In July 2012, amid a backdrop of serious uncertainty over the future of the euro, ECB President Mario Draghi told the world that the central bank would “do whatever it takes” to save the currency.Prior to that point, the biggest open question was whether the ECB – which was seen as the only institution with the means to quell investor fears, yet was also perhaps legally or politically constrained from doing so – would step forward and put its weight behind a solution to the turmoil in European sovereign debt markets.
Draghi’s speech in July did just that. Since then, volatility has been crushed, high peripheral government bond yields that were seen as a threat to government stability have marched steadily lower as investors buy up Spanish and Italian debt, and stock markets have headed higher – after all, no one can find a reason to sell.
In a note yesterday addressing eurozone bond markets, titled “Now We’re Getting Worried,” Morgan Stanley strategist Laurence Mutkin explained the fundamental shift in sentiment among eurozone investors like this (emphasis added):
The “Whatever-It-Takes” speech created a seismic shift in market participants’ perceptions. Until then, each new obstacle provoked the question “will this break up the euro area?” Now, each obstacle raises the question “what steps will the authorities take to fix this?”
Patrick Artus, Chief Economist of the French investment bank Natixis, says all of the faith investors have placed in Draghi is misguided.
In a note, Artus compared the “Draghi put” that has emerged in financial markets since the speech in July to the “Greenspan put” U.S. investors began to count on in the 1990s, before the tech bubble burst at the end of that decade.
The concept of the “Greenspan put” is simple: in the 1990s, investors began to think there was no risk to investing in risky assets because if markets really went sour, then-Federal Reserve Chairman Alan Greenspan would step in and provide ample monetary accommodation, averting a crash or a crisis.
Everyone knows how that story ended – with the bursting of the dot-com bubble.
The rise in all financial asset prices in the euro zone (peripheral government in the euro zone bonds, European equities, bank bonds) is currently explained by the emergence of a “Draghi put.”
Investors are now convinced that thanks to the creation of the OMT, the ECB would react drastically and instantaneously to any event of rising interest rates and a recurrent crisis in the euro zone.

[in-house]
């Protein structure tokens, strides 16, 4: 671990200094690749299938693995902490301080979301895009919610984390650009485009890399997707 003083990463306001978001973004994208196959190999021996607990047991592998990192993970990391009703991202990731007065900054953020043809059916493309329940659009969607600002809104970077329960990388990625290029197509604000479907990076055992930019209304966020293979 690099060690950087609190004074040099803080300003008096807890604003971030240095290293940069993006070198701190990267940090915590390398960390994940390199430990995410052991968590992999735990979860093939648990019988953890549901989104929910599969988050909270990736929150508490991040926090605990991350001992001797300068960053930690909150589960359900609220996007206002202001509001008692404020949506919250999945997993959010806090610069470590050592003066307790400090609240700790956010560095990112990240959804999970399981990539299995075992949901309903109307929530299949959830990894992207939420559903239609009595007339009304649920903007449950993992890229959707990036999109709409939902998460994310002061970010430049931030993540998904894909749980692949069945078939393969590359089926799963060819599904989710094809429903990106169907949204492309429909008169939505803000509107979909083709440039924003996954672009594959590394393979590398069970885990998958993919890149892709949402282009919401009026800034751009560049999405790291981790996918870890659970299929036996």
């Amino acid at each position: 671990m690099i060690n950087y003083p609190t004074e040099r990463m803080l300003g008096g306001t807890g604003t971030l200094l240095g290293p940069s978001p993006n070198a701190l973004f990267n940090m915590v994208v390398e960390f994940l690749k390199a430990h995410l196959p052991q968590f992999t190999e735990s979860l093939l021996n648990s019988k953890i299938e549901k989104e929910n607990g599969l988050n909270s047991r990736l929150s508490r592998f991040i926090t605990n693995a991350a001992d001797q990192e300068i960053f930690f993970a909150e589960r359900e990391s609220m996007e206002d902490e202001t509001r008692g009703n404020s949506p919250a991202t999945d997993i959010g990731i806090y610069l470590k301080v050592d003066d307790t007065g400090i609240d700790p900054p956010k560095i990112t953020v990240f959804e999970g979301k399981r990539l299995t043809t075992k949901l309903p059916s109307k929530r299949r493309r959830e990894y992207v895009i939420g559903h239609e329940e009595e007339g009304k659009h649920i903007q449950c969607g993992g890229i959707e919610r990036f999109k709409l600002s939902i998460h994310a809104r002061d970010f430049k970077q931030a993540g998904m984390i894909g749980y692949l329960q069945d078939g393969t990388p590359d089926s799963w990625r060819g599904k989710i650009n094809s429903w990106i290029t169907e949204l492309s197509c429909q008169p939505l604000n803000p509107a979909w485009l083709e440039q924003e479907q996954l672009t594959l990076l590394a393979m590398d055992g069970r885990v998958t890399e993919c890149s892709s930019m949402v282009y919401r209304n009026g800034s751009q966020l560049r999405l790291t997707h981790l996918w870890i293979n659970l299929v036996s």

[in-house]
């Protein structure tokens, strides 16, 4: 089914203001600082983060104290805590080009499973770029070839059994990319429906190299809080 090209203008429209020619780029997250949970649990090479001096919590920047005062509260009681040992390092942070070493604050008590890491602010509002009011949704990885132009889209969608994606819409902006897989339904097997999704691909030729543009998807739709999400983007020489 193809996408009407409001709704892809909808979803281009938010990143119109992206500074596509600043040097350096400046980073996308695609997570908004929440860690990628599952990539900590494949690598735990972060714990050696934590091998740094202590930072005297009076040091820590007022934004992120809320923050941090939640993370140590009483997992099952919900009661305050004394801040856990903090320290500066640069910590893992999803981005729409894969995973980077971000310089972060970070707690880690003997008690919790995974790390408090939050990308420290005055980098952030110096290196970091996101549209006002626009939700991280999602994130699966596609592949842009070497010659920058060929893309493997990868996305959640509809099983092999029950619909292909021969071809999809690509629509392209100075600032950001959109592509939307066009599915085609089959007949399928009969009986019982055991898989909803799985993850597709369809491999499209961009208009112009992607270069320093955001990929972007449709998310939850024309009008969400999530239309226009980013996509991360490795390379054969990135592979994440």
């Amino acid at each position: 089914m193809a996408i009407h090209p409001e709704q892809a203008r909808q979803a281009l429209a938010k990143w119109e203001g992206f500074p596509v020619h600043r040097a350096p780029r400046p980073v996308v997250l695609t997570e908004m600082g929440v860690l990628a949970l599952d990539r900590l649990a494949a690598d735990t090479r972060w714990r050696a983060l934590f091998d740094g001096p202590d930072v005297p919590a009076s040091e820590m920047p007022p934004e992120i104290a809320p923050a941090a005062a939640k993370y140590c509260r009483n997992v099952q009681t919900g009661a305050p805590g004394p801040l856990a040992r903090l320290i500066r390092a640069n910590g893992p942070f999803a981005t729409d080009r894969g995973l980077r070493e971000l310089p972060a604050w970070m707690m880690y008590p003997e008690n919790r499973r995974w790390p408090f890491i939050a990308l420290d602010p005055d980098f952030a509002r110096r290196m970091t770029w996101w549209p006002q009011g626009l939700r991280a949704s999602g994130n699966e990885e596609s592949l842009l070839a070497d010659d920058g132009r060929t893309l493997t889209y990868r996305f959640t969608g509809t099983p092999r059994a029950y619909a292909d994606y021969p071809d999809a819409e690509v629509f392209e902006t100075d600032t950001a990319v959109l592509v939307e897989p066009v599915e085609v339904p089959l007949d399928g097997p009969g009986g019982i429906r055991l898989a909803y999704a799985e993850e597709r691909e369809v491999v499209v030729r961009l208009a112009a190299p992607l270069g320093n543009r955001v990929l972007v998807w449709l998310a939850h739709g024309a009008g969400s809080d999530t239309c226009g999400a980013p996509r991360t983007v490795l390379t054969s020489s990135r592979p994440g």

Euro-zone assets are therefore deemed to be risk-free, thanks to the “Draghi put”, despite the poor economic state of the euro zone excluding Germany: declining activity and investment, a fall in industrial production capacity and therefore in supply capacity in the future, political and social risk due to the rise in unemployment, major problems in reducing fiscal deficits and stabilising public debt, rise in defaults and deterioration in the banks’ solvency.
Past experience shows that a central bank cannot prevent an asset price bubble from bursting, even by switching to a very expansionary monetary policy.
Accordingly, there is no more effective “Draghi Put” today than there was an effective “Greenspan put” in 2000-2001.
This is all the more true as:
- The ECB’s monetary policy is already very expansionary;
- The risk of moral hazard would prevent the ECB from buying large amounts of government bonds.
The comparison provides an interesting thought experiment for European investors, especially given how astounding and far-reaching the Draghi rally has been.
The chart below shows the size of the Greenspan Fed’s response to the bursting of the tech bubble in the context of its previous policy actions. When markets crashed, the Fed slashed interest rates:
What is perhaps most interesting is that the crash in markets at the end of the tech bubble was preceded by a phase where the Fed was tightening monetary policy by raising interest rates.
Most consider recent developments in Europe – the ECB made clear in January that it is forgoing further rate cuts at this stage, and now banks are paying back loans to the ECB, which is also sending short-term rates higher – to amount to a de facto tightening.
That’s why Morgan Stanley’s Mutkin says it will be crucial to observe Draghi’s response to the upward move in rates since the last meeting.
Meanwhile, it’s probably good to keep in mind that markets have been in this situation before.